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Lecture8 - Lecture 8 Patterns Profiles and Motifs...

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Lecture 8: Patterns, Profiles, and Motifs • Finding patterns in protein and DNA sequences • Calculating profiles of DNA sequences Some slides adapted from slides from Dr. Keith Dunker Some slides adapted from slides created by Dr. Zhiping Weng (Boston University) Definitions and Resources § Motif : A region of a protein or DNA sequence that may be functionally or structurally significant and/or conserved in other sequences • Motifs usually contain biologically important sequences § Pattern : Describes a motif using a qualitative consensus sequence (e.g., IUPAC or regular expression) § Profile : Describes a motif using quantitative information captured in a position specific scoring matrix (weight matrix) § PROSITE is a protein sequence pattern and profile database • http://www.expasy.ch/prosite • Contains >1100 entries describing >1600 patterns and profiles § DNA pattern and profile databases are more fragmented • JASPAR (http://jaspar.genereg.net/ ) and S. cerevisiae Promoter Database (SCPD) (http://rulai.cshl.edu/SCPD/) Importance of Sequence Patterns in Proteins • Conserved patterns in protein sequences usually have important biological functions • Conserved sequence patterns may be indicative of e.g., a protein structural domain, enzyme active site, or a binding site for another protein or metal ion Cu,Zn Superoxide Dismutase Image created using Cn3D from pdb id: 1XSO Steps in the Development of a New PROSITE Pattern (1) Construct a multiple sequence alignment of a protein family (2) Use the alignment to identify conserved or biologically significant residues (e.g., residues in catalytic/active site, binding domain, structural features) (3) Start by creating a core sequence pattern (approximately 4-5 contiguous amino acids in length) (4) Expand the pattern to improve its sensitivity and specificity for detecting known protein family members • Sensitivity : Test the trial pattern against known positive sequences • Specificity : Test the trial pattern against known negative sequences Information from http://ca.expasy.org/prosite/prosuser.html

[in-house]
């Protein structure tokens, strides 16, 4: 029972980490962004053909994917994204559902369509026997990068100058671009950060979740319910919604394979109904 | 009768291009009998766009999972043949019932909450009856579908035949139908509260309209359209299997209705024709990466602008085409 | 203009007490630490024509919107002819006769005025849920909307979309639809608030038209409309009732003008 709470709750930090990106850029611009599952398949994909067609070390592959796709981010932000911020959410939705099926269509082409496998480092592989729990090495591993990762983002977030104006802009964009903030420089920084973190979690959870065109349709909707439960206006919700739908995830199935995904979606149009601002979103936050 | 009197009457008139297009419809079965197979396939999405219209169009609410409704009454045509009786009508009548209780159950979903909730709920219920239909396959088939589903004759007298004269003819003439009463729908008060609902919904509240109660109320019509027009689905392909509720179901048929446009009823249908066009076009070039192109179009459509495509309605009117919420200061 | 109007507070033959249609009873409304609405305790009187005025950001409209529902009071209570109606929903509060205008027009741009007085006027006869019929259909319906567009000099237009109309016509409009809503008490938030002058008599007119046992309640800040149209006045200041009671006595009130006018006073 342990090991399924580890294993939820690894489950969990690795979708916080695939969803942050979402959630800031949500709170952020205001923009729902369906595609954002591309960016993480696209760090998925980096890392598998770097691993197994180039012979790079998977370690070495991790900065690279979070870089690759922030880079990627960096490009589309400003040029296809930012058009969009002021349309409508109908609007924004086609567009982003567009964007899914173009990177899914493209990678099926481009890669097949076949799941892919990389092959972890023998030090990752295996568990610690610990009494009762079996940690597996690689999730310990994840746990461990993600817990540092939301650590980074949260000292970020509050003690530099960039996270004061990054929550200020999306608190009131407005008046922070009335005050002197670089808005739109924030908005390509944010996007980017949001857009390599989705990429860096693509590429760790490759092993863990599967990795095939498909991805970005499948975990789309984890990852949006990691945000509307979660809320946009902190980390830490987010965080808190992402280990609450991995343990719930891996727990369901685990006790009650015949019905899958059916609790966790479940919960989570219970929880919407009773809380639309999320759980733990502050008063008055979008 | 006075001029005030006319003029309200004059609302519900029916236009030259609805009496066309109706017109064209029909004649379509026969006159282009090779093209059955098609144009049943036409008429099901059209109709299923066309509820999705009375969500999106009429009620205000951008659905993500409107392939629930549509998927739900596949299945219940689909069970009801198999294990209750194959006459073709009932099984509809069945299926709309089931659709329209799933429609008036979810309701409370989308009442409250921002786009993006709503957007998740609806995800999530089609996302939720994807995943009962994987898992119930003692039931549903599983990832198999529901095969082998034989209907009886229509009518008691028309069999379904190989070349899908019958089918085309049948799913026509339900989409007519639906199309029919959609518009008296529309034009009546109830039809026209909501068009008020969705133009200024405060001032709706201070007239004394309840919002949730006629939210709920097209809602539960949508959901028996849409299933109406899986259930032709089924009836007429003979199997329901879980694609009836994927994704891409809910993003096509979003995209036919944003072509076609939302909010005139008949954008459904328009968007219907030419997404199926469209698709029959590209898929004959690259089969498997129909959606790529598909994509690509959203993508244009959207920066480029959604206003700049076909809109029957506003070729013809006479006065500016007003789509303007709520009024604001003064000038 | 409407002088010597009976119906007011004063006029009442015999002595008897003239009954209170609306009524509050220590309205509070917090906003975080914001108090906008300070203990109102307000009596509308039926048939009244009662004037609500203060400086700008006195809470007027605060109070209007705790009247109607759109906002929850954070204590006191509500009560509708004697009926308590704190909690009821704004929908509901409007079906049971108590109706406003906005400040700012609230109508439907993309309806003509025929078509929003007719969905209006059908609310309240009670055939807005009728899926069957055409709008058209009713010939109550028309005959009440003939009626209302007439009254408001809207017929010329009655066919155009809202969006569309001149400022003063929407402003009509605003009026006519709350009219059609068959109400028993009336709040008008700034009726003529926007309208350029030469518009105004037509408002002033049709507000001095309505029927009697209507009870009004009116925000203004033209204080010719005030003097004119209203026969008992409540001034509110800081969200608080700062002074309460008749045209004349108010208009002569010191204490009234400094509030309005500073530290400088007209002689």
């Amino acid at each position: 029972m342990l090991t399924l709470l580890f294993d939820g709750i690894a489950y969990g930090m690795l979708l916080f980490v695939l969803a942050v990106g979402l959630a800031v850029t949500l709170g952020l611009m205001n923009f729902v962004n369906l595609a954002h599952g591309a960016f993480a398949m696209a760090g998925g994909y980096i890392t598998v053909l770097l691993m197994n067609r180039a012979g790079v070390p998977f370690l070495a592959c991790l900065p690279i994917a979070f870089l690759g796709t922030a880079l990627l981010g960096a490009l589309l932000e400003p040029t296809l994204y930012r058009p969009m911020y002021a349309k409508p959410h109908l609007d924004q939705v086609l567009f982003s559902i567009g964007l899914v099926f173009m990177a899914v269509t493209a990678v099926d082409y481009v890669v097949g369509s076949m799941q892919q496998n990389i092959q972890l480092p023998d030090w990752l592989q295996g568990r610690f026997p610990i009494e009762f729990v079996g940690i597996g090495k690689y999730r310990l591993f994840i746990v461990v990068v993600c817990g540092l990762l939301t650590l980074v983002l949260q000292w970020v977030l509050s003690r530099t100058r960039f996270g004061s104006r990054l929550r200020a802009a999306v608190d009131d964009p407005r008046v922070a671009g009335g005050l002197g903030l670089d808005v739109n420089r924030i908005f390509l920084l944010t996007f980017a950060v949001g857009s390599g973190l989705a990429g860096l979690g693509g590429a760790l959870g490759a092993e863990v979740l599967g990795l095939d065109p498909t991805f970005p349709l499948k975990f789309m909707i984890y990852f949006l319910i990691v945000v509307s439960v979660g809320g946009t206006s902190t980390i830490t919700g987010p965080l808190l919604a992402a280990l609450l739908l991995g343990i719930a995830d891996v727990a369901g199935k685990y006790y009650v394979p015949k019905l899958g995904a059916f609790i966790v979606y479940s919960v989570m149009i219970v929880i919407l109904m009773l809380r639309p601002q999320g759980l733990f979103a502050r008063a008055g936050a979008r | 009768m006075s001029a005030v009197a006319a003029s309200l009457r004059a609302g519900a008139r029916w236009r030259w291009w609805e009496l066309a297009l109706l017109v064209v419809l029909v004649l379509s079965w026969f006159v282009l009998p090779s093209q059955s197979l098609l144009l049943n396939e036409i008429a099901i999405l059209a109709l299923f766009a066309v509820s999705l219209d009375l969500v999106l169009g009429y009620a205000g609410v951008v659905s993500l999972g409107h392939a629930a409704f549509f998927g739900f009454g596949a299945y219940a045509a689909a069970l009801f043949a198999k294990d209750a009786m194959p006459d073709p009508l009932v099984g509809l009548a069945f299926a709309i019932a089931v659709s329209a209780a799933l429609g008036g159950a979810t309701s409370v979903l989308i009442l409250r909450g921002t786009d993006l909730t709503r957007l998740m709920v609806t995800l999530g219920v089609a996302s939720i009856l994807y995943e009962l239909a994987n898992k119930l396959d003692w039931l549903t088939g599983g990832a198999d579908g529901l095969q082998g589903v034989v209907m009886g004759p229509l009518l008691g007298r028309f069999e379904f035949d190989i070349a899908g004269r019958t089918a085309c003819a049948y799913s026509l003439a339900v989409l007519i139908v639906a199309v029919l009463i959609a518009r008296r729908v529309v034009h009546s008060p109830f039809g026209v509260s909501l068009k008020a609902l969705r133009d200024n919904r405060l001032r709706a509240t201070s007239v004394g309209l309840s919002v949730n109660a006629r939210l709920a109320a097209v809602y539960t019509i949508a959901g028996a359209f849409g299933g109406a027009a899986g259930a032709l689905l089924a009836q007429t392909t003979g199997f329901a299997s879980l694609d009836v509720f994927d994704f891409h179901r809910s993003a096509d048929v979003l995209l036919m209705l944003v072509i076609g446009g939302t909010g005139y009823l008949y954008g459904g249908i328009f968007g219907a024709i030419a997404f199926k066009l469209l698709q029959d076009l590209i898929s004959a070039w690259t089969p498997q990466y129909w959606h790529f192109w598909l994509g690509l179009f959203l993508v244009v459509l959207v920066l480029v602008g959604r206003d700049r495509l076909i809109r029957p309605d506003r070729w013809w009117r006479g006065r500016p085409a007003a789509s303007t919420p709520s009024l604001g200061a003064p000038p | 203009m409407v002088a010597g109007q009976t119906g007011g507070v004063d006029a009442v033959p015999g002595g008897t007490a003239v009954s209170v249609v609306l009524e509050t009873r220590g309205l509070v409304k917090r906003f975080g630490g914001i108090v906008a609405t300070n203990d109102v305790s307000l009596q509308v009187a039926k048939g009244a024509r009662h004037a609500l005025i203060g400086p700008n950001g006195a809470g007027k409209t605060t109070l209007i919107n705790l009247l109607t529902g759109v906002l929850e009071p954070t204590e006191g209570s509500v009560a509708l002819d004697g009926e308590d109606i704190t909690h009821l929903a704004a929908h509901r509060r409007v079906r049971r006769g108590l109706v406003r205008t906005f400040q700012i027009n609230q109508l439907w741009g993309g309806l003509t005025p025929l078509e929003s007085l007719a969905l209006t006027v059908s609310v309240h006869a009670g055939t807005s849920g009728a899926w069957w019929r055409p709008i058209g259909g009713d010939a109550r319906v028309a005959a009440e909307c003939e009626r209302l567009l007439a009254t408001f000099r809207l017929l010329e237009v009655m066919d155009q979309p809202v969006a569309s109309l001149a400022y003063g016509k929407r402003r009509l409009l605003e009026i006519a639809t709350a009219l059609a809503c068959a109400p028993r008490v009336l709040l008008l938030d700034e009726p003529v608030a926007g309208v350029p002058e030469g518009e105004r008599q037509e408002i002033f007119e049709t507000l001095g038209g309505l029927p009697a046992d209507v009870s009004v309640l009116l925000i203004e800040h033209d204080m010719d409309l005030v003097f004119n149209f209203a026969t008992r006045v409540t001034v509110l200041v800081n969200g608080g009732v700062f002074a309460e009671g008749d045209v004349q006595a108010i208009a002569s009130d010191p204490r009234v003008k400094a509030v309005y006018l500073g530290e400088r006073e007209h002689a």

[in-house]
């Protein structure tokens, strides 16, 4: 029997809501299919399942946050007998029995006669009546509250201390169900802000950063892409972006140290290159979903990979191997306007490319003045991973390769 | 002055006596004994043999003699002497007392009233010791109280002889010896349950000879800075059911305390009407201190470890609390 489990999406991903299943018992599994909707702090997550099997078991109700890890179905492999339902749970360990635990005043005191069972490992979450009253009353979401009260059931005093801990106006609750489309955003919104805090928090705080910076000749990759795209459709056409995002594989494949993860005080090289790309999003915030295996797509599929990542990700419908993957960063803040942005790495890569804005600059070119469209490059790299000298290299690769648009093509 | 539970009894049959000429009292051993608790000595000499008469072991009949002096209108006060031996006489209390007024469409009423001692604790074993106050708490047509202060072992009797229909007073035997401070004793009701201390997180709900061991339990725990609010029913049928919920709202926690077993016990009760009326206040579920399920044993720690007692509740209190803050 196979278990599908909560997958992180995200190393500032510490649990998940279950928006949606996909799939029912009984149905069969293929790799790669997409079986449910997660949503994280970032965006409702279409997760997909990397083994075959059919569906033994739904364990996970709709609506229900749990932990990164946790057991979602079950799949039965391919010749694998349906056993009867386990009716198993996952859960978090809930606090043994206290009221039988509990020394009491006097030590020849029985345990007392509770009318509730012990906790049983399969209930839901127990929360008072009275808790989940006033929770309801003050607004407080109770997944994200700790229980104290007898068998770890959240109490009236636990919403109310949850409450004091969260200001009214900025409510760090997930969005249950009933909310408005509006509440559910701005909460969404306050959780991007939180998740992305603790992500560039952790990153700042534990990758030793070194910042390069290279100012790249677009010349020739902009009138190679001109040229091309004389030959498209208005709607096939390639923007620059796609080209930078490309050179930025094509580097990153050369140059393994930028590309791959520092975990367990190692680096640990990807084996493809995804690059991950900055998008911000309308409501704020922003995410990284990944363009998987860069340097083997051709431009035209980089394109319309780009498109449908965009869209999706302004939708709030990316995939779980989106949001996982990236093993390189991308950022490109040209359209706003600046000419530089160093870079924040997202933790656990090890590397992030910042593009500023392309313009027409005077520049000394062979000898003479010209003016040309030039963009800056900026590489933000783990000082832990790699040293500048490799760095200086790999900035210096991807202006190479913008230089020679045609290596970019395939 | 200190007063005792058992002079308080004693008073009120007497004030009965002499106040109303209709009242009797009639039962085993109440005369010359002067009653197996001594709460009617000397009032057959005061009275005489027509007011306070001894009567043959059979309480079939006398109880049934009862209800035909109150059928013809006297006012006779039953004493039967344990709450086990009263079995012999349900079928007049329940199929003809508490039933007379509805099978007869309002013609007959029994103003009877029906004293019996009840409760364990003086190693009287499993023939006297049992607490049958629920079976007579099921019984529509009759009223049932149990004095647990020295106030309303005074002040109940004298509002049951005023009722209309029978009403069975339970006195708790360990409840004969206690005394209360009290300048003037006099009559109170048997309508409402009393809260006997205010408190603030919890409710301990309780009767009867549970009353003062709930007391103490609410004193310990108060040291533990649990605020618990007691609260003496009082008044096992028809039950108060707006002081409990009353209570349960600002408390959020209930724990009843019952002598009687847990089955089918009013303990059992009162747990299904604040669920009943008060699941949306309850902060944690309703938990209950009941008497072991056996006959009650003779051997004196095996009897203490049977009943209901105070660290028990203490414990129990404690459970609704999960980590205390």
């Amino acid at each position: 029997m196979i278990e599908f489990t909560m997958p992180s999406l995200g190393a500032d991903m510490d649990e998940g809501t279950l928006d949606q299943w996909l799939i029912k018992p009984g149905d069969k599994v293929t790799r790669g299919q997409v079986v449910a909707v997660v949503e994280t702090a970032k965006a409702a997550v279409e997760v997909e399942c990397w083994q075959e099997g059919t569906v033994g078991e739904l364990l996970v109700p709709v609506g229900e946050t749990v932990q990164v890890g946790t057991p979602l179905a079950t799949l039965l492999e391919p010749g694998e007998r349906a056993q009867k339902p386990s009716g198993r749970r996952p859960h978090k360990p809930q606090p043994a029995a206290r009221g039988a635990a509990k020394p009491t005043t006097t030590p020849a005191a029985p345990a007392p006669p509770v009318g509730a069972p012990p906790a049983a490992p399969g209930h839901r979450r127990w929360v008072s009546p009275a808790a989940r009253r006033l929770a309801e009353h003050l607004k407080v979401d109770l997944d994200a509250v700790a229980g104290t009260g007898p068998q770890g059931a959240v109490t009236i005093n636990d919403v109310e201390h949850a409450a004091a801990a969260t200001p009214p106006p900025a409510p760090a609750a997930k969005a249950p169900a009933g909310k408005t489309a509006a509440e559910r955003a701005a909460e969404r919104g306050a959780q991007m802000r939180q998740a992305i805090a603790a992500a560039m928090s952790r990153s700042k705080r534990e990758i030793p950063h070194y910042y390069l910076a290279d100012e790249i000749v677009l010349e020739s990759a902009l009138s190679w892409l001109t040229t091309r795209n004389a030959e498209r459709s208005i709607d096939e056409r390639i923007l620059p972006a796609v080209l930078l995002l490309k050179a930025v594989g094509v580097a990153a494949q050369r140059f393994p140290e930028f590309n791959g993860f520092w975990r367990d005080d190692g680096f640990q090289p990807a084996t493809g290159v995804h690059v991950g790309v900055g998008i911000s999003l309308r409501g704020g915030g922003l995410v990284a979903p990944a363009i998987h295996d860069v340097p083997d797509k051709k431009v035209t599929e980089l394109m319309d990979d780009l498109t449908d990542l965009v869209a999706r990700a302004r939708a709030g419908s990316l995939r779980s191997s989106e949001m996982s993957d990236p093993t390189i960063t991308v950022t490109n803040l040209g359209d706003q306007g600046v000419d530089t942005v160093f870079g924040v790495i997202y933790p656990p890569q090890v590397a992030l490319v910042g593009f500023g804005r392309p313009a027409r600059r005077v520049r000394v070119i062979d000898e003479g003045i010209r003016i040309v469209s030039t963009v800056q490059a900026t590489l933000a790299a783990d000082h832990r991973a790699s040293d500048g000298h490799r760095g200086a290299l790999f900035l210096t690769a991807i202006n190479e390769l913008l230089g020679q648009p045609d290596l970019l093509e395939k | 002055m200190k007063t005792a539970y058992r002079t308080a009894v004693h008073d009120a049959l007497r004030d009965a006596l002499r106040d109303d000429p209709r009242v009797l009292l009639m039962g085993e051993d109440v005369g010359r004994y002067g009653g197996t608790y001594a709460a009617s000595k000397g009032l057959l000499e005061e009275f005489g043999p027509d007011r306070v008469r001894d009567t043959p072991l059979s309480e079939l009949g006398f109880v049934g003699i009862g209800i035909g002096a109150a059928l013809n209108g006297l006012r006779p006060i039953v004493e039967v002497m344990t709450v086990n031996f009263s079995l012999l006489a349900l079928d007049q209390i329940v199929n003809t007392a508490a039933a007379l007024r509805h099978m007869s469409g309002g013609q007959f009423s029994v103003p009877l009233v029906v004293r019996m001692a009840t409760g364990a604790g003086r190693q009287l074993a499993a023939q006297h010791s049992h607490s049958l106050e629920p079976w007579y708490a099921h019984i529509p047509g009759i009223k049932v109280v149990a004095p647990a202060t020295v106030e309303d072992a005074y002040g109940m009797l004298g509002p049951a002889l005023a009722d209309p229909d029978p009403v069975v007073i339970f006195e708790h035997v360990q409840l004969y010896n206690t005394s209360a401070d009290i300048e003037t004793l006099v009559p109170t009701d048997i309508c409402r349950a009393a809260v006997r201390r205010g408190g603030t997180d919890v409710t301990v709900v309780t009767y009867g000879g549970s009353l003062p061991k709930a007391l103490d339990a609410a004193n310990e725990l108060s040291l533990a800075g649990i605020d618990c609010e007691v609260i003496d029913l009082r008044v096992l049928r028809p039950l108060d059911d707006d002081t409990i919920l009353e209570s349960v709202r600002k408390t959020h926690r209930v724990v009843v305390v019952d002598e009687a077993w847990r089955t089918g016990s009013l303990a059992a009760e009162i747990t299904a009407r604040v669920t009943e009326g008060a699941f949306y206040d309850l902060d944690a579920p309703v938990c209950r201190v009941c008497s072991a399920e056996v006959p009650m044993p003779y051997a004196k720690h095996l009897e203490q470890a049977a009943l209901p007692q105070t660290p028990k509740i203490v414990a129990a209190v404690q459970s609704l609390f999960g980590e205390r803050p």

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Finding Patterns in Multiple Sequence Alignments Baeyer-Villiger monooxygenases (BVMOs) - taken from Fraaije, et al (2002) FEBS Letters 518 :43-47 Pattern of Cu/Zn Superoxide Dismutase § Example of a PROSITE pattern (
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